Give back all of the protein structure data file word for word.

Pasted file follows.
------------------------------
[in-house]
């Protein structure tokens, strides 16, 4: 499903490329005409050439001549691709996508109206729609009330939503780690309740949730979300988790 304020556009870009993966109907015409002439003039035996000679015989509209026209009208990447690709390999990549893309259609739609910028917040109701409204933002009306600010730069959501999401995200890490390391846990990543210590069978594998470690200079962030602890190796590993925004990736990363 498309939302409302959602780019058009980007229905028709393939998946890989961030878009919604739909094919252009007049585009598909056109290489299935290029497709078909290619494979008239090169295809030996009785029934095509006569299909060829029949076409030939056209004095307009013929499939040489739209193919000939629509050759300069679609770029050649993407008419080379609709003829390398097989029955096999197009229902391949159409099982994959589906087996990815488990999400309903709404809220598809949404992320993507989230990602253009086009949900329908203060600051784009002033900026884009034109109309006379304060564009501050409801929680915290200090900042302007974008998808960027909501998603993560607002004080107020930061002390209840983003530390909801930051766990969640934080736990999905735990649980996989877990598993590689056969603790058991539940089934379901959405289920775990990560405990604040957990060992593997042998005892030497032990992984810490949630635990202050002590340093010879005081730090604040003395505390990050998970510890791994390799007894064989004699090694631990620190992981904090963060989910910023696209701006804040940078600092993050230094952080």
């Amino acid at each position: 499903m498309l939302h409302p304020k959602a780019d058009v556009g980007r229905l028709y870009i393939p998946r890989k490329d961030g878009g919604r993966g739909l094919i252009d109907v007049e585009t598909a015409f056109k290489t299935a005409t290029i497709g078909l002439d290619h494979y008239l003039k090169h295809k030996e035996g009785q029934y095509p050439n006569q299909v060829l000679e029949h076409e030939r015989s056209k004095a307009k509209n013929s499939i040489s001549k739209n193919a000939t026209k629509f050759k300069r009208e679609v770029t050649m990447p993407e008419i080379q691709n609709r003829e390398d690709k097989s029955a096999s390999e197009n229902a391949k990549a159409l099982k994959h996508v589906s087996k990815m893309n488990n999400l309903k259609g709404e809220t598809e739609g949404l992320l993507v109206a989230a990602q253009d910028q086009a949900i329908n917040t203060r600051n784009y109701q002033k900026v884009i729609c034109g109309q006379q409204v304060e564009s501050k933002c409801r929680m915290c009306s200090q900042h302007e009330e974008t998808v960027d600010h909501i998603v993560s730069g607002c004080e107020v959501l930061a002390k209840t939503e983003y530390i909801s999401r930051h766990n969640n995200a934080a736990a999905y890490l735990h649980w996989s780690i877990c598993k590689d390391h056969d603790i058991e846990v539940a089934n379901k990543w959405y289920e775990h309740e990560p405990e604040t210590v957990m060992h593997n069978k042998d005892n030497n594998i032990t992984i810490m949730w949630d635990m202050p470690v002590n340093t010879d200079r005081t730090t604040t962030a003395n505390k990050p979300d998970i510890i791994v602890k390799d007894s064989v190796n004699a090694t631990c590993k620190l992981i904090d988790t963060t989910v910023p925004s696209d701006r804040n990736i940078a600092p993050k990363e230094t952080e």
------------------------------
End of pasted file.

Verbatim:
[in-house]
């Protein structure tokens, strides 16, 4: 499903490329005409050439001549691709996508109206729609009330939503780690309740949730979300988790 304020556009870009993966109907015409002439003039035996000679015989509209026209009208990447690709390999990549893309259609739609910028917040109701409204933002009306600010730069959501999401995200890490390391846990990543210590069978594998470690200079962030602890190796590993925004990736990363 498309939302409302959602780019058009980007229905028709393939998946890989961030878009919604739909094919252009007049585009598909056109290489299935290029497709078909290619494979008239090169295809030996009785029934095509006569299909060829029949076409030939056209004095307009013929499939040489739209193919000939629509050759300069679609770029050649993407008419080379609709003829390398097989029955096999197009229902391949159409099982994959589906087996990815488990999400309903709404809220598809949404992320993507989230990602253009086009949900329908203060600051784009002033900026884009034109109309006379304060564009501050409801929680915290200090900042302007974008998808960027909501998603993560607002004080107020930061002390209840983003530390909801930051766990969640934080736990999905735990649980996989877990598993590689056969603790058991539940089934379901959405289920775990990560405990604040957990060992593997042998005892030497032990992984810490949630635990202050002590340093010879005081730090604040003395505390990050998970510890791994390799007894064989004699090694631990620190992981904090963060989910910023696209701006804040940078600092993050230094952080």
């Amino acid at each position: 499903m498309l939302h409302p304020k959602a780019d058009v556009g980007r229905l028709y870009i393939p998946r890989k490329d961030g878009g919604r993966g739909l094919i252009d109907v007049e585009t598909a015409f056109k290489t299935a005409t290029i497709g078909l002439d290619h494979y008239l003039k090169h295809k030996e035996g009785q029934y095509p050439n006569q299909v060829l000679e029949h076409e030939r015989s056209k004095a307009k509209n013929s499939i040489s001549k739209n193919a000939t026209k629509f050759k300069r009208e679609v770029t050649m990447p993407e008419i080379q691709n609709r003829e390398d690709k097989s029955a096999s390999e197009n229902a391949k990549a159409l099982k994959h996508v589906s087996k990815m893309n488990n999400l309903k259609g709404e809220t598809e739609g949404l992320l993507v109206a989230a990602q253009d910028q086009a949900i329908n917040t203060r600051n784009y109701q002033k900026v884009i729609c034109g109309q006379q409204v304060e564009s501050k933002c409801r929680m915290c009306s200090q900042h302007e009330e974008t998808v960027d600010h909501i998603v993560s730069g607002c004080e107020v959501l930061a002390k209840t939503e983003y530390i909801s999401r930051h766990n969640n995200a934080a736990a999905y890490l735990h649980w996989s780690i877990c598993k590689d390391h056969d603790i058991e846990v539940a089934n379901k990543w959405y289920e775990h309740e990560p405990e604040t210590v957990m060992h593997n069978k042998d005892n030497n594998i032990t992984i810490m949730w949630d635990m202050p470690v002590n340093t010879d200079r005081t730090t604040t962030a003395n505390k990050p979300d998970i510890i791994v602890k390799d007894s064989v190796n004699a090694t631990c590993k620190l992981i904090d988790t963060t989910v910023p925004s696209d701006r804040n990736i940078a600092p993050k990363e230094t952080e």